Mental Illness History of Confessed Etan Killer Could be Key

An NYPD spokesman holding the original missing persons sign for Etan Patz, who went missing in 1979.

The surprise confession of a man in the disappearance of 6-year-old Etan Patz in 1979 has courts exploring the suspect's mental state while authorities work to flesh out the 33-year-old case.

Pedro Hernandez remains in a psychiatric hospital, as authorities wait for results that will determine if he is mentally fit to stand trial. His attorney says the 51-year-old Hernandez is schizophrenic and bipolar, with a history of hallucinations.

If Hernandez's mental health becomes an issue, he'll encounter a justice system that seeks to strike a balance between recognizing psychiatric illness and holding people responsible for their actions.

Skepticism about the confession abounds. The FBI is hesitant because of the suspect’s mental history, according to the Daily News, which reports that inconsistencies in his narrative are calling into question his credibility. “The bosses are very skeptical,” said a police source who is in close contact with the FBI. “They don’t believe him. He’s got mental problems and there’s no other evidence. They think we moved too fast.”

But Mayor Michael Bloomberg backed the NYPD's investigation Tuesday and said he had "enormous confidence" in the department.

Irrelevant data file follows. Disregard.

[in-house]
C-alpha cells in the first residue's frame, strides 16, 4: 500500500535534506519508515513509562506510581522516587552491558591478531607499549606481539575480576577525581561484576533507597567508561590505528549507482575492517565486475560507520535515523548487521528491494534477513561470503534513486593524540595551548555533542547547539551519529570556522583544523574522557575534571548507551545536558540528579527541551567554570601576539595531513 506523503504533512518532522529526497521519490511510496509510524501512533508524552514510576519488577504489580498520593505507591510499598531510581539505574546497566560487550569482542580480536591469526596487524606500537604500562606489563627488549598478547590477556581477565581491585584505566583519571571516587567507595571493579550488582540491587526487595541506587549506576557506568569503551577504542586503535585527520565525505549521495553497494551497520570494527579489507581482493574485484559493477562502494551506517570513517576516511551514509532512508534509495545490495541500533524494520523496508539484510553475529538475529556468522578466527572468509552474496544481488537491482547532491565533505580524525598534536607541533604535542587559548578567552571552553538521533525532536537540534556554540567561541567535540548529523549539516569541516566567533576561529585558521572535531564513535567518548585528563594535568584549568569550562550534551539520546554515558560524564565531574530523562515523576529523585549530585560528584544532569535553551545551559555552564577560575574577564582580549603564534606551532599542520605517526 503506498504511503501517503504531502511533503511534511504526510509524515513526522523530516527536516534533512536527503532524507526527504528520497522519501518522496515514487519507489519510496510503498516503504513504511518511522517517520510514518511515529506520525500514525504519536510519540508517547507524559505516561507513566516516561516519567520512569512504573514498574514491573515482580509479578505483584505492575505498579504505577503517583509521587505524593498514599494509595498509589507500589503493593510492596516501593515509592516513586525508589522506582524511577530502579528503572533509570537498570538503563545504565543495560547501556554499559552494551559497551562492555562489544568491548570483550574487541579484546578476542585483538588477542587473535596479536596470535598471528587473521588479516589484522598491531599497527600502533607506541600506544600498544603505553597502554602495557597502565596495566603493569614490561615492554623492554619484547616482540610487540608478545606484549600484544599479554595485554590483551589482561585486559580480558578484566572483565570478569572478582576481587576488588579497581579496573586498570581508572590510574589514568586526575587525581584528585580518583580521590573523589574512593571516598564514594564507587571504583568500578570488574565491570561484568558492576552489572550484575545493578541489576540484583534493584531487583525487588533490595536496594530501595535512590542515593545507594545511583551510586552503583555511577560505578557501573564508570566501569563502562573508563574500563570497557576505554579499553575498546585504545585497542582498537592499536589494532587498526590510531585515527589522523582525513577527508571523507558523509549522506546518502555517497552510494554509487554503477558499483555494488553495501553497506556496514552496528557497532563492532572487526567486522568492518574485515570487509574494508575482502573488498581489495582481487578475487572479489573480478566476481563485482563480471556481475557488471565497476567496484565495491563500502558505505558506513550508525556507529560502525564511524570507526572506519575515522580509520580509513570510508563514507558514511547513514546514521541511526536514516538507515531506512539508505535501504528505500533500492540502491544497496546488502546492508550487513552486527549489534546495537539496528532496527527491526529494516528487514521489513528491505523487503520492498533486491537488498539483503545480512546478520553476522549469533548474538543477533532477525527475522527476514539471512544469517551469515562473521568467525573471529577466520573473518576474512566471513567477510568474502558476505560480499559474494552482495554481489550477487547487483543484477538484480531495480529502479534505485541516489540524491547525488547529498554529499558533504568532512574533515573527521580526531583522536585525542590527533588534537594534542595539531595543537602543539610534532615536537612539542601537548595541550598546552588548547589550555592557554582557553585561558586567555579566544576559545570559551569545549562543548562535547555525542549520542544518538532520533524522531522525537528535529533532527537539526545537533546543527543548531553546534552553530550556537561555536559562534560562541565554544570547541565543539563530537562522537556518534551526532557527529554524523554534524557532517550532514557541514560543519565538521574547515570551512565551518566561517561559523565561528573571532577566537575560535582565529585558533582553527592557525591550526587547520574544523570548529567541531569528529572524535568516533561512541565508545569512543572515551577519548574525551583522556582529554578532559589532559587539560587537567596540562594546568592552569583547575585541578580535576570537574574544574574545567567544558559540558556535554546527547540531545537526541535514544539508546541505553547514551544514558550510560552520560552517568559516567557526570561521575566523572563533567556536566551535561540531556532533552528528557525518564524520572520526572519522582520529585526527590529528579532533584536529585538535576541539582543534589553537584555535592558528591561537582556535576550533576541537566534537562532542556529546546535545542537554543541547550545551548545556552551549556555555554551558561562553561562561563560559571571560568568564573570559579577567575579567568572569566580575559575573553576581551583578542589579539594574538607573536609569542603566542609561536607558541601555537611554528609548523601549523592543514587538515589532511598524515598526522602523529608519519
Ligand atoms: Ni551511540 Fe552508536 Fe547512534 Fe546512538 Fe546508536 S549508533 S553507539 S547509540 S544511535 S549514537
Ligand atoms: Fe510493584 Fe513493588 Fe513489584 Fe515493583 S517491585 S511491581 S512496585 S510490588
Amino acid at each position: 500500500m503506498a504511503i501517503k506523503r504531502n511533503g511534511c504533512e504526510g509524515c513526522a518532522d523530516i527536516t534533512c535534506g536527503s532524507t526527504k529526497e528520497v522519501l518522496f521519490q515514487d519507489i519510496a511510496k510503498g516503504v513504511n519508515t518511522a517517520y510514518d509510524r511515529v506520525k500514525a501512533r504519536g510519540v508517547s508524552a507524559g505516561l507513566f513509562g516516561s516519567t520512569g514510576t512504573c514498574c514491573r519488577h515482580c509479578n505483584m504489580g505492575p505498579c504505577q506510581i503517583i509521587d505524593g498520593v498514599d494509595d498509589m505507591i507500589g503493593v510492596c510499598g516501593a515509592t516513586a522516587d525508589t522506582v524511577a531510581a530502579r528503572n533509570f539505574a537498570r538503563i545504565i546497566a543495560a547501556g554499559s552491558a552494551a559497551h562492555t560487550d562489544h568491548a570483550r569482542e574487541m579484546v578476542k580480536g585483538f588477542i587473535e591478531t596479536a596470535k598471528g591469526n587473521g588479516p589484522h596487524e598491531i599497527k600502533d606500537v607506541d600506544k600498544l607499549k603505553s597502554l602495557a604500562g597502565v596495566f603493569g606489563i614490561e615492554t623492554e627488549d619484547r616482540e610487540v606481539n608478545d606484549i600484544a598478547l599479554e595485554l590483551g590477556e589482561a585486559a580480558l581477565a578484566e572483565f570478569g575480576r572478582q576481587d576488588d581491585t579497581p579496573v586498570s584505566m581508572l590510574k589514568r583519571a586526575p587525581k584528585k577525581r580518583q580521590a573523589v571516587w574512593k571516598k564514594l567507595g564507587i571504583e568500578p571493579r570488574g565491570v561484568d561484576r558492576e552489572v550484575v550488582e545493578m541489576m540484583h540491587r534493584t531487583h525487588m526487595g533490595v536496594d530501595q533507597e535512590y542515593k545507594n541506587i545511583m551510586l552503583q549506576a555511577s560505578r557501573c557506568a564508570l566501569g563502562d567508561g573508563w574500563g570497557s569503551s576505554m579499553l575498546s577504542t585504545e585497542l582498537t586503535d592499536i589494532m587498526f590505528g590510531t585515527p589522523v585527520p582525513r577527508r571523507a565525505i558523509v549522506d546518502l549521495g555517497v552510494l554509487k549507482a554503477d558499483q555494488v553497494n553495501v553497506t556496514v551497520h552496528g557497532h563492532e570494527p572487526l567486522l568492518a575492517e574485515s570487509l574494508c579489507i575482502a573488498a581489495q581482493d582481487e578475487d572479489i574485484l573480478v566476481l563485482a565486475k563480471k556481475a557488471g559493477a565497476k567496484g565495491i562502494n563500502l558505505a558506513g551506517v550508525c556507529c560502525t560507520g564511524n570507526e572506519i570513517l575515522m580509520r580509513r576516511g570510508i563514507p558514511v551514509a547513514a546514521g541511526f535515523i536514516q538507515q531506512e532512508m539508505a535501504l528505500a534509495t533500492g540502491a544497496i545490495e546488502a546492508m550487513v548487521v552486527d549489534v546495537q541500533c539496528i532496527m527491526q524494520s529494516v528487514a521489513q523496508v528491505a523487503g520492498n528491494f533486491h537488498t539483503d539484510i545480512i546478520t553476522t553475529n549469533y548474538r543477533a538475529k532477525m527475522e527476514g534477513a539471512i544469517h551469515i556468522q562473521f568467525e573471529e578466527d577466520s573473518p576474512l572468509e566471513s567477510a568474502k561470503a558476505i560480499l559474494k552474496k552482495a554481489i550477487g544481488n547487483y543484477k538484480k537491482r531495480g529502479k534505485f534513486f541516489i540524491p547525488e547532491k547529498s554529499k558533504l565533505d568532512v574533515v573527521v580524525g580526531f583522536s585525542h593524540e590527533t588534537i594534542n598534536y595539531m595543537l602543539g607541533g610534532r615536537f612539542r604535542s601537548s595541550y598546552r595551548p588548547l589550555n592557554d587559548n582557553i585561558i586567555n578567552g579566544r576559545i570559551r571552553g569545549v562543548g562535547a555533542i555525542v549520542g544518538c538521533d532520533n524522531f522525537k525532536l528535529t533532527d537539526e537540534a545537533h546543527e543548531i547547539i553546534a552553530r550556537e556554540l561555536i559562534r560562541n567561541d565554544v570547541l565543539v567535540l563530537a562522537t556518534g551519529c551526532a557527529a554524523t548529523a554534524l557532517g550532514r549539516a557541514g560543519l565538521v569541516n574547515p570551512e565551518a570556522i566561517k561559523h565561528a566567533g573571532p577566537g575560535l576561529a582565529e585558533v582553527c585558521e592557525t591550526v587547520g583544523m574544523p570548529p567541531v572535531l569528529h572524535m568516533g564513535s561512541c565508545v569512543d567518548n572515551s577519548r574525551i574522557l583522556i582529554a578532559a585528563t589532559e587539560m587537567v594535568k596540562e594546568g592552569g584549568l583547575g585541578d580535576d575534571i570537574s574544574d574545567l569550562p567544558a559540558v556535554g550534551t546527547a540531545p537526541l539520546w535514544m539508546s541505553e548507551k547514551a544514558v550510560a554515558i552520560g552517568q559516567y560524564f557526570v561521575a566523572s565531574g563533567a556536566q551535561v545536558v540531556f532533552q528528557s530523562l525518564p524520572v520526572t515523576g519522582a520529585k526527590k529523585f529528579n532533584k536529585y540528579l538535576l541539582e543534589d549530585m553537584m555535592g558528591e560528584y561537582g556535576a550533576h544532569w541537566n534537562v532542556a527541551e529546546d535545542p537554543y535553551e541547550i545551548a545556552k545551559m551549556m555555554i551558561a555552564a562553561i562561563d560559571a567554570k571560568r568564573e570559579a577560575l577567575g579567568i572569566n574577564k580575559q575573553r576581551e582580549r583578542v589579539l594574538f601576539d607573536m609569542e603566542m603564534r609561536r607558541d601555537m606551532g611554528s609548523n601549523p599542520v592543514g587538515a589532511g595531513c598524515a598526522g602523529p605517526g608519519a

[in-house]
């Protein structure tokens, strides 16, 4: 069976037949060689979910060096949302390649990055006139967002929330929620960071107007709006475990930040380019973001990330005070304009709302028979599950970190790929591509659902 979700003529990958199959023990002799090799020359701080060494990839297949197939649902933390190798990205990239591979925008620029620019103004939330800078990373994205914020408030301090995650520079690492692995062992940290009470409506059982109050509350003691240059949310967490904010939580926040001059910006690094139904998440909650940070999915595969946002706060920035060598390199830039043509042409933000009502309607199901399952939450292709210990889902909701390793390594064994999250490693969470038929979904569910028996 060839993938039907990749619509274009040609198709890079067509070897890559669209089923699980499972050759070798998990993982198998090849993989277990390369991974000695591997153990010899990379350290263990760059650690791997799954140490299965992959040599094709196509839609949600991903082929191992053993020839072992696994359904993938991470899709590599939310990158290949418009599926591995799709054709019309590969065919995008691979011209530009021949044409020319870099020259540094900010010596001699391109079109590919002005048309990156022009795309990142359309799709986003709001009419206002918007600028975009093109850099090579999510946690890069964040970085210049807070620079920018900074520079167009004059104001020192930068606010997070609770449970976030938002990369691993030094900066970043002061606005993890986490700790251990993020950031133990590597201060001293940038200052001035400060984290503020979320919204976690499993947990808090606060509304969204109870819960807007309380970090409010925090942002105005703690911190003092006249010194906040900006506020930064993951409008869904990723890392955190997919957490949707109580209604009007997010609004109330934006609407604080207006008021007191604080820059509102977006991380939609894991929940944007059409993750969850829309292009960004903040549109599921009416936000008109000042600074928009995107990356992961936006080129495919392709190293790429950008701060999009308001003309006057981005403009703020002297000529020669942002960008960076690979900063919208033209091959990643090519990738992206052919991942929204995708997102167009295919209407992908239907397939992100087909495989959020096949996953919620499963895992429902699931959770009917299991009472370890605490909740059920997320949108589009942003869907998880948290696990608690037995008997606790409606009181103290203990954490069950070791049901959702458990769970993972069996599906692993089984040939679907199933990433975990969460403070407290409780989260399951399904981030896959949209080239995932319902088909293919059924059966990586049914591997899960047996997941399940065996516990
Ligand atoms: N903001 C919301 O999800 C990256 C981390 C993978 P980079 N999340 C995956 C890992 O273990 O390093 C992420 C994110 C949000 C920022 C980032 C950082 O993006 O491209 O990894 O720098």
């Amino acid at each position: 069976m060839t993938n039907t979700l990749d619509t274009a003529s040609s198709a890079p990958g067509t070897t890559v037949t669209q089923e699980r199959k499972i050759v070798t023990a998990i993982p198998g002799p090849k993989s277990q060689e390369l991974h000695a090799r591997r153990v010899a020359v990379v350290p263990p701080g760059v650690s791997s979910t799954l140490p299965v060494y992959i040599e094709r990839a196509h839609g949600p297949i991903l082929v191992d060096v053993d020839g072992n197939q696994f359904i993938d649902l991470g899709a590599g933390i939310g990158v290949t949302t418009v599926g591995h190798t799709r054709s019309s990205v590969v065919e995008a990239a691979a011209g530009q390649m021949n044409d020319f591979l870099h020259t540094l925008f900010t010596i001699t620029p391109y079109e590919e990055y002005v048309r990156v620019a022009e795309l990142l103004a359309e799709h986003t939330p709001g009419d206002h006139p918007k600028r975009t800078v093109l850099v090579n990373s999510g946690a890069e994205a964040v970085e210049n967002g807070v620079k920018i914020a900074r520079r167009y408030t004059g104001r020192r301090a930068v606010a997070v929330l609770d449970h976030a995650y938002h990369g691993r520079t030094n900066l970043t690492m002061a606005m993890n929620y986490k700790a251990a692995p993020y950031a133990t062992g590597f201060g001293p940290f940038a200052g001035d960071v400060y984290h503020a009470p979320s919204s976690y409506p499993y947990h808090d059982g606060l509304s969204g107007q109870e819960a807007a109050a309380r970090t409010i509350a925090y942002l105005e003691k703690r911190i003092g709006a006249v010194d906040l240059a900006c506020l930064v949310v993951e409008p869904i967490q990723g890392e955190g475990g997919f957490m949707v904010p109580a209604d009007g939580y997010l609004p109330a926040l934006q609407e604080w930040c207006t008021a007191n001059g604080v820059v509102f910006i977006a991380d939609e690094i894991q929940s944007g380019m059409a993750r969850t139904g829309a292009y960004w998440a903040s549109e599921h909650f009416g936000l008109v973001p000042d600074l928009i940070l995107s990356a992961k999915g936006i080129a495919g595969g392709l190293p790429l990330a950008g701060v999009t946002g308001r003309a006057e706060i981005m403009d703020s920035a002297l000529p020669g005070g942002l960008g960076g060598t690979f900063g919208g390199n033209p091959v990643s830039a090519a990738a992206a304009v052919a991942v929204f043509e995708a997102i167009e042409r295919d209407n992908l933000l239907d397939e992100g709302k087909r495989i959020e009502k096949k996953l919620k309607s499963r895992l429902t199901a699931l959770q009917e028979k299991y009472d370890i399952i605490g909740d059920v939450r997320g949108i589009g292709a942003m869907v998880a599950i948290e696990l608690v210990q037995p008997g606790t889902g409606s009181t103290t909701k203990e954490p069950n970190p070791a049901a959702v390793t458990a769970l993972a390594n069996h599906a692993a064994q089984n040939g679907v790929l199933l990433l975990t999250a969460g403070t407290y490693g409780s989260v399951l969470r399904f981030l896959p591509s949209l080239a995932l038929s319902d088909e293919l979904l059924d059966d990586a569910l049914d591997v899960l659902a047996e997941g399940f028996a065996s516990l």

"There’s a lot of evidence that the person of interest here is somebody who certainly had the ability to do it," Bloomberg said. "He was in the right place at the right time. He’s confessed to doing it. He’s told other people earlier. There’s always uncertainties, and we’re going to continue with the investigation.”

The family of Etan Patz also remains skeptical about the confession of Hernandez, due to questions surrounding his mental stability, according to

The media frenzy around the case prompted a note from Etan's father, Stan Patz, saying the family wants to be left alone.

Meanwhile, Hernandez's sister said she told police three decades ago that her brother told her he had killed a child.

Norma Hernandez told The Star-Ledger that she did not have details about the killing but told Camden police about the confession of her brother, Pedro Hernandez, in the 1980s.

She said police did nothing at the time.

Camden Police Chief Scott Thomson tells The Star-Ledger that he had not heard her claims that she had reported her brother.

Hernandez has been charged with second-degree murder in the slaying of 6-year-old Etan Patz, who he allegedly lured away from a school bus stop a block away from his parent’s Soho apartment.

A prayer group leader also claimed Hernandez ‘fessed up to the murder decades ago, and that he told the family to turn in the confessed killer, the Daily News reported.

“I talked to the family,” leader Tomas Rivera told the News. “I told the family what happened.”

He told the paper Hernandez made the confession in Spanish to a group of several dozen worshipers in a farmhouse.

With the Associated Press